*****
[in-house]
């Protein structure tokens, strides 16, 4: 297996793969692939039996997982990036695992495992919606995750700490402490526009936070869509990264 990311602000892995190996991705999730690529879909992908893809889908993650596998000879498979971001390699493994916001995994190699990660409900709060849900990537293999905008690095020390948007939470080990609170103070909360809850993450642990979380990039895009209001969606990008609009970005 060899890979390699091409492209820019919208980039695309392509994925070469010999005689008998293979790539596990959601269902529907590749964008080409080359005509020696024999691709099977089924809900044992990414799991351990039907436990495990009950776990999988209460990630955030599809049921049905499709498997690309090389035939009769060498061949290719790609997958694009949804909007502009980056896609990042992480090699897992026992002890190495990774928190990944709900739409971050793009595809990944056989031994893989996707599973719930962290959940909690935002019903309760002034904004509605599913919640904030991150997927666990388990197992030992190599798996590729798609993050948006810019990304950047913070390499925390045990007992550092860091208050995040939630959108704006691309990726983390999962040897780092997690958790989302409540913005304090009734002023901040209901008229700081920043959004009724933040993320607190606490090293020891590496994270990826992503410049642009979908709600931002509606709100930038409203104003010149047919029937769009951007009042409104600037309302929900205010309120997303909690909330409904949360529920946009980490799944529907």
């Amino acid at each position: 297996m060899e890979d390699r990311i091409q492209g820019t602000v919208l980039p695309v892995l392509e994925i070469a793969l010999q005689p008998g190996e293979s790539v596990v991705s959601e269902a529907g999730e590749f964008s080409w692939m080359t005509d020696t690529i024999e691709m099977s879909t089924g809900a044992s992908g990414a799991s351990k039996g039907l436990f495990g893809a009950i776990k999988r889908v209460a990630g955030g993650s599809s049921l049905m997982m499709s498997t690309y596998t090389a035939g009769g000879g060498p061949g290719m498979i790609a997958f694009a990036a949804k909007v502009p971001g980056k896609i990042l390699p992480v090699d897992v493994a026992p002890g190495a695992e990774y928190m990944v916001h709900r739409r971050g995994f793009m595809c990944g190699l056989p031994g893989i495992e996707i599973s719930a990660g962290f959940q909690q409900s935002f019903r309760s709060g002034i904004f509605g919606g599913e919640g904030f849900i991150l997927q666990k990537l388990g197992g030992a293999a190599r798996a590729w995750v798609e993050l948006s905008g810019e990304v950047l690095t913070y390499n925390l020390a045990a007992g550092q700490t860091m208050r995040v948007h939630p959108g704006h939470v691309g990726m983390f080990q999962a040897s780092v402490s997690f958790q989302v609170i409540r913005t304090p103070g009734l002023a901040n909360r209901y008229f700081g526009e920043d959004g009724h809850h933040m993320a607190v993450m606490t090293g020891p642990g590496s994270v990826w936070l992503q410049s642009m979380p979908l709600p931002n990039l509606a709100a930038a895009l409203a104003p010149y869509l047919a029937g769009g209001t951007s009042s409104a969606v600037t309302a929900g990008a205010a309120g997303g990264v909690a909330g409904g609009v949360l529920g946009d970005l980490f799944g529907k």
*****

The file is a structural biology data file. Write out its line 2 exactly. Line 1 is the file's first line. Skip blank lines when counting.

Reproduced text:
């Protein structure tokens, strides 16, 4: 297996793969692939039996997982990036695992495992919606995750700490402490526009936070869509990264 990311602000892995190996991705999730690529879909992908893809889908993650596998000879498979971001390699493994916001995994190699990660409900709060849900990537293999905008690095020390948007939470080990609170103070909360809850993450642990979380990039895009209001969606990008609009970005 060899890979390699091409492209820019919208980039695309392509994925070469010999005689008998293979790539596990959601269902529907590749964008080409080359005509020696024999691709099977089924809900044992990414799991351990039907436990495990009950776990999988209460990630955030599809049921049905499709498997690309090389035939009769060498061949290719790609997958694009949804909007502009980056896609990042992480090699897992026992002890190495990774928190990944709900739409971050793009595809990944056989031994893989996707599973719930962290959940909690935002019903309760002034904004509605599913919640904030991150997927666990388990197992030992190599798996590729798609993050948006810019990304950047913070390499925390045990007992550092860091208050995040939630959108704006691309990726983390999962040897780092997690958790989302409540913005304090009734002023901040209901008229700081920043959004009724933040993320607190606490090293020891590496994270990826992503410049642009979908709600931002509606709100930038409203104003010149047919029937769009951007009042409104600037309302929900205010309120997303909690909330409904949360529920946009980490799944529907």